Memory Glitches is an audio-visual program using the Kinect sensor as its source of interaction. While there is some limit to how much the visuals can be affected, the user can play around by creating trails of colourful points which later fade away.
produced by: Thalia Agroti
The idea for the visual aesthetic began from what I find the most captivating scene in the animated film Ghost in the Shell (1995). Motoko who is the main character, happens to be a cyborg and is wearing a thermoptic suit which gives her the ability to blend into the environment. For a very brief moment, the suit goes through a state of pixelated colours just before she gains transparency.
I was also very much inspired by topics spoken of in the film. Since Motoko's human brain was embedded into an artificial body, I was interested in the relationship of human and machine and how that can be depicted virtually.
In addition, Memory Glitches directly refers to what Motoko experiences in what seems to be an existential crisis due to the fusion of her human-machine parts, however, in our purely human state, I find myself fascinated by what we can similarly experience on a daily basis.
For example, occurrences of Déjà vu, random memory episodes or vivid flashbacks, forgetting traumatic experiences or forever being haunted by them as well as purely nostalgic memories are a few things that even with neuroscience or psychology can still seem somewhat enigmatic. Ultimately, while memories don’t necessarily define us, our experiences undeniable contribute in shaping our existing character.
Moreover, what I find most intriguing about these themes is the lack of conscious control we can possess over them and the fact that we can’t purposely select what will consistently remain in our memory or what will fade away.
For this reason, I wanted to include the persistent background sound in order to represent memories that if not completely unpleasant, can become so by the inability of wishing them away, as well as the gestural effect which even though it is a deliberate action with some control, it doesn’t actually stay in place forever.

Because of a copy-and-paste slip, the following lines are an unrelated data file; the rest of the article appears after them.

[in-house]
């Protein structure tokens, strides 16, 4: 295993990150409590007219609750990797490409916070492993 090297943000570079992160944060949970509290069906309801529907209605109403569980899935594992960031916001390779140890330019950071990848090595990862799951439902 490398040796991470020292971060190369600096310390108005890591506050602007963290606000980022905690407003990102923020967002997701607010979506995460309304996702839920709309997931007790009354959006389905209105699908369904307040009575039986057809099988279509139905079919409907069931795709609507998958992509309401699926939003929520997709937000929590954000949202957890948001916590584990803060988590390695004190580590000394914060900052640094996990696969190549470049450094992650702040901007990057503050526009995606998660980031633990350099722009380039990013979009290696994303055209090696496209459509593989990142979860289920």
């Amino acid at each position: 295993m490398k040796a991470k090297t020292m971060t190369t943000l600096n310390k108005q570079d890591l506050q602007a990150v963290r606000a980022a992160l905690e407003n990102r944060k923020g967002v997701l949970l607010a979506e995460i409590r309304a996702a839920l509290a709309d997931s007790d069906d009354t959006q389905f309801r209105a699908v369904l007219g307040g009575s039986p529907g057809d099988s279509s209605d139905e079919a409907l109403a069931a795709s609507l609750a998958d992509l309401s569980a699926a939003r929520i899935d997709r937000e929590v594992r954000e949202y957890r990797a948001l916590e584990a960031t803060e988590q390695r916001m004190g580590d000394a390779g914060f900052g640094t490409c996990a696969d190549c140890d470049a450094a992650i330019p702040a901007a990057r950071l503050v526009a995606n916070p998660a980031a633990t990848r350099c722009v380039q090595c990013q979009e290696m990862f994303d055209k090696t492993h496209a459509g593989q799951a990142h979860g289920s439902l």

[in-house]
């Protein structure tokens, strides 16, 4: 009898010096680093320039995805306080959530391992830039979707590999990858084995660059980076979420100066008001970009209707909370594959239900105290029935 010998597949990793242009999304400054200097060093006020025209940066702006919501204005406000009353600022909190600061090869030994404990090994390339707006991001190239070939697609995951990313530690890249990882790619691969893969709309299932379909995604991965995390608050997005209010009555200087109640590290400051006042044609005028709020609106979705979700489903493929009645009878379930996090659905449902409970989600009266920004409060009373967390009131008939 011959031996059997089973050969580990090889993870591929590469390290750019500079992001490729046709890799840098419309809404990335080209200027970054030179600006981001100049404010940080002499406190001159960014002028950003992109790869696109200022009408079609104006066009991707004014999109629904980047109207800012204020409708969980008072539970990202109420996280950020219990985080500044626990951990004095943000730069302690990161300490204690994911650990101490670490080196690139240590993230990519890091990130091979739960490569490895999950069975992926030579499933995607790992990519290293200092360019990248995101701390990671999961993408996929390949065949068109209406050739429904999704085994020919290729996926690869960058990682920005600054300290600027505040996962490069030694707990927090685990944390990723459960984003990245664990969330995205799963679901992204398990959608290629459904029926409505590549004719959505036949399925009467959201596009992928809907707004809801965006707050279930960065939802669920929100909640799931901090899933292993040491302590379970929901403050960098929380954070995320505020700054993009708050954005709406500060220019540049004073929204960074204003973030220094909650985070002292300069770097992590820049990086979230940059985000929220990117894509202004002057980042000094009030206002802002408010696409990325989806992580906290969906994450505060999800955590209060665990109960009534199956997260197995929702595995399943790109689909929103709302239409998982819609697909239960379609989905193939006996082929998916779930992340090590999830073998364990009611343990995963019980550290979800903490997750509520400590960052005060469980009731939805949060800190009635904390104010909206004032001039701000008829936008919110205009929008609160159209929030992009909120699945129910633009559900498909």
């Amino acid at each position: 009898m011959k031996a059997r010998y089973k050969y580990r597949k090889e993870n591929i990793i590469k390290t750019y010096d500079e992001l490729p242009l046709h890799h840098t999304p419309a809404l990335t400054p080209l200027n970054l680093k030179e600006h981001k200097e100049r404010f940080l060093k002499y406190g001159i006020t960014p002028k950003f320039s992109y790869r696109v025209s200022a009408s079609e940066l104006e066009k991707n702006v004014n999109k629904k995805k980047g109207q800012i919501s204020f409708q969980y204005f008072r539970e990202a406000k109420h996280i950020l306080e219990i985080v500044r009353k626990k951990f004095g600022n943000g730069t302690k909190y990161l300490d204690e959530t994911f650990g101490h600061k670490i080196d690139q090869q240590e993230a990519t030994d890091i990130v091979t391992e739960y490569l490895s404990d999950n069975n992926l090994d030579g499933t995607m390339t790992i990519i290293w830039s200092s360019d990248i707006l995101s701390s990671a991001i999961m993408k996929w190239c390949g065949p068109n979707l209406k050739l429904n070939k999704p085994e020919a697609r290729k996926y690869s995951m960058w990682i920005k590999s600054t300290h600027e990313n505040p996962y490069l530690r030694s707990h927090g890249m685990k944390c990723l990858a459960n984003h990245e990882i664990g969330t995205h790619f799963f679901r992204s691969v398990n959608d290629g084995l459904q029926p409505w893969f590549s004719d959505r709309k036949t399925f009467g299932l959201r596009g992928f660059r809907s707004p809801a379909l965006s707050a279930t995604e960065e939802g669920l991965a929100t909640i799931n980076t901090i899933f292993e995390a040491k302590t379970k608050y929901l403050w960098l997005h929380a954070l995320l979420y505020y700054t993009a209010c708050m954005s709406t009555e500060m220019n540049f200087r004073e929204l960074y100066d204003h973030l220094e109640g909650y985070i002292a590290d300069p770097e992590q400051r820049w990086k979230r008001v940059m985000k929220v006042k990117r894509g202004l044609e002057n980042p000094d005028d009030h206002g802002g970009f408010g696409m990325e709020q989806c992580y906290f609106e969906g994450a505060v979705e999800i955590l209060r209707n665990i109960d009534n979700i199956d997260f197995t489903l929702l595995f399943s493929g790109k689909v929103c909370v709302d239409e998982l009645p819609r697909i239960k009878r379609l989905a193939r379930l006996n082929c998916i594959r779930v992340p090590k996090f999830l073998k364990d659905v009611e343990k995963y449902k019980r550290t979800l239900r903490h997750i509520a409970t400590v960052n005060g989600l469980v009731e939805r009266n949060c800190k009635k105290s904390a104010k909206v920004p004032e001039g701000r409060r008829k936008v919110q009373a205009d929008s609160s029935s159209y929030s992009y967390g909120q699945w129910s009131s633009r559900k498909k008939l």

Furthermore, the pulsation between colours and the shapes the points are making, in my experience look a lot like what happens when you close your eyes and try to focus on looking within your eyelids. I can’t speak for everyone, but I have found that instead of seeing a black void, there is some sort of pixelated fuzziness going on that seems to fluctuate between a few more prominent hues yet seems like an indistinguishable colour to pinpoint at.
To achieve this effect, I created two colour modes to choose from before running the program, one with offset colours and one that seems more random and chaotic.
Lastly, while the use of sound was made to work purely as a background noise, I decided to pair its effect by triggering different parameters in order to get more varied perspectives and textures out of the visuals.
I used the ofxMaxim addon to create the frequency, and then modified the necessary line where I wanted to either get movement between the size of the points, the scale, the x/y direction in which it pulsated as well as the depth.
While I am happy with how my end result came out visually, I would like to utilise it better in the future by pairing it with additional inputs such as EEG data for further interaction or another kind of sound source which would move it more into the direction of VJing.
Ghost in the Shell (1995) skip to 3:09 - https://www.youtube.com/watch?v=rqWwHI604n4
Color calculations - http://krazydad.com/tutorials/makecolors.php
ofxKinect - https://github.com/openframeworks/openFrameworks/tree/master/addons/ofxKinect ofxOpenCv - https://github.com/openframeworks/openFrameworks/tree/master/addons/ofxOpenCv ofxUI - https://github.com/openframeworks/openFrameworks/tree/master/addons/ofxKinect